Before he left, he tasted these macarons to accompany that White Chocolate Valentine Mousse recipe. No guesses as to what kind they are, if you already saw my previous post. I’m addicted to them already and keep wanting to make more. Quite simply, it’s a cross between a rose macaron and a orange blossom macaron: it’s a rose-orange blossom macaron and it’s bliss!
Simply follow the recipe for either Rose macarons (on p. 45) or Orange Blossom Macarons (on p. 77 of Mad About Macarons!) Replace the fragrant water with both 2 tbsp rose water and 2 tbsp orange flower water. It’s that simple, and you’ll taste them both in there. Can you imagine that with a glass of bubbly? It’s what dreams are made of. Who needs posh restaurants?
Aye Write! Free Tickets to Give Away
Want to learn how to make macarons like the French? Come to Glasgow for the annual Book Festival in Scotland, Aye Write! I’ll be demonstrating how to make macarons as well as answer your questions. It’s a great excuse to meet each other and even taste some macarons.
When and Where?
Saturday 10 March at the Mitchell Library, 11:00-12:00.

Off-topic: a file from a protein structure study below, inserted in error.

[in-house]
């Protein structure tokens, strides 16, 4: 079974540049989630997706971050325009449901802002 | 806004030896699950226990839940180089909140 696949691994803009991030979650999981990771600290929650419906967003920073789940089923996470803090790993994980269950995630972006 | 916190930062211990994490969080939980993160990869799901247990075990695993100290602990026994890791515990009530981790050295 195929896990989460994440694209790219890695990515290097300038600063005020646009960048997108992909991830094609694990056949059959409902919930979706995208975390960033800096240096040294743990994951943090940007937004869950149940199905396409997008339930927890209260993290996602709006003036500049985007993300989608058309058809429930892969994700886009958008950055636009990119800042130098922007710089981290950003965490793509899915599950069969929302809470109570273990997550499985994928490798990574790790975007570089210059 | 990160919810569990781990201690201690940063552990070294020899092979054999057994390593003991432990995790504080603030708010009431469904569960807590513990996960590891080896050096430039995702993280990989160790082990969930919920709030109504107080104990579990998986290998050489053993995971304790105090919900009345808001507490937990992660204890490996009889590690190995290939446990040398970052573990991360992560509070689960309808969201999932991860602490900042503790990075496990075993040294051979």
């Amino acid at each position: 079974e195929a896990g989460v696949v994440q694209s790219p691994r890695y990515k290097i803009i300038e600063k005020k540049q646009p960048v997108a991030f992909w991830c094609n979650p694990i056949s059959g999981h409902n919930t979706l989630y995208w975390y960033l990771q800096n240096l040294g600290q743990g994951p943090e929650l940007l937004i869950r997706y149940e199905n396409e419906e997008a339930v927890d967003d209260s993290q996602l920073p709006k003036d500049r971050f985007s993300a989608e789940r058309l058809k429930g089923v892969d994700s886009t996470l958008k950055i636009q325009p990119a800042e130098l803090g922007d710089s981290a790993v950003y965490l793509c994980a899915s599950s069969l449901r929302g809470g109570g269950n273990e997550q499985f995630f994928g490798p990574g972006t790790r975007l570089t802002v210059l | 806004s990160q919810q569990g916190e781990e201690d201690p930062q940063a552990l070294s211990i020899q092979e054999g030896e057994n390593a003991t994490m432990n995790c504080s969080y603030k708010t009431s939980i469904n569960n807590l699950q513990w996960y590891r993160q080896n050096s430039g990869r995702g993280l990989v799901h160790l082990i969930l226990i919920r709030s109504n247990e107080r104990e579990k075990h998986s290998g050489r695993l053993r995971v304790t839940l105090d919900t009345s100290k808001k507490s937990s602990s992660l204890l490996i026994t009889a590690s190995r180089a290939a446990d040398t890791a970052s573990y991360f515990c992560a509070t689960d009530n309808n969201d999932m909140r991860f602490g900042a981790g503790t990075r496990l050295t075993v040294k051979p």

Reserve your place now at the Aye Write website!
Waverley Books have FOUR entry tickets to give away. To enter, just leave a comment below saying “My favourite macaron is…..” Tell us what kind of macaron says it for you. The Giveaway ends Sunday 19 February. I’ll announce the winners on Tuesday 21 February, when I have a special guest coming to join us on le blog.
If you didn’t see last year’s Valentine’s post, then take a look at this recipe for rose panna cotta with a cherry and cardamom coulis. After something more red velvet? Then check out this recipe for chocolate and beetroot fondants.
Happy Valentine’s, my friends and extra hugs to your loved ones.
Are you feeling rosy, today? I have to admit, I’m still blooming emotional: yesterday it was our turn in France to celebrate Mothers’ Day. Each year I get increasingly gushy, as my lovely girls compose their own poems for the Fête des mères.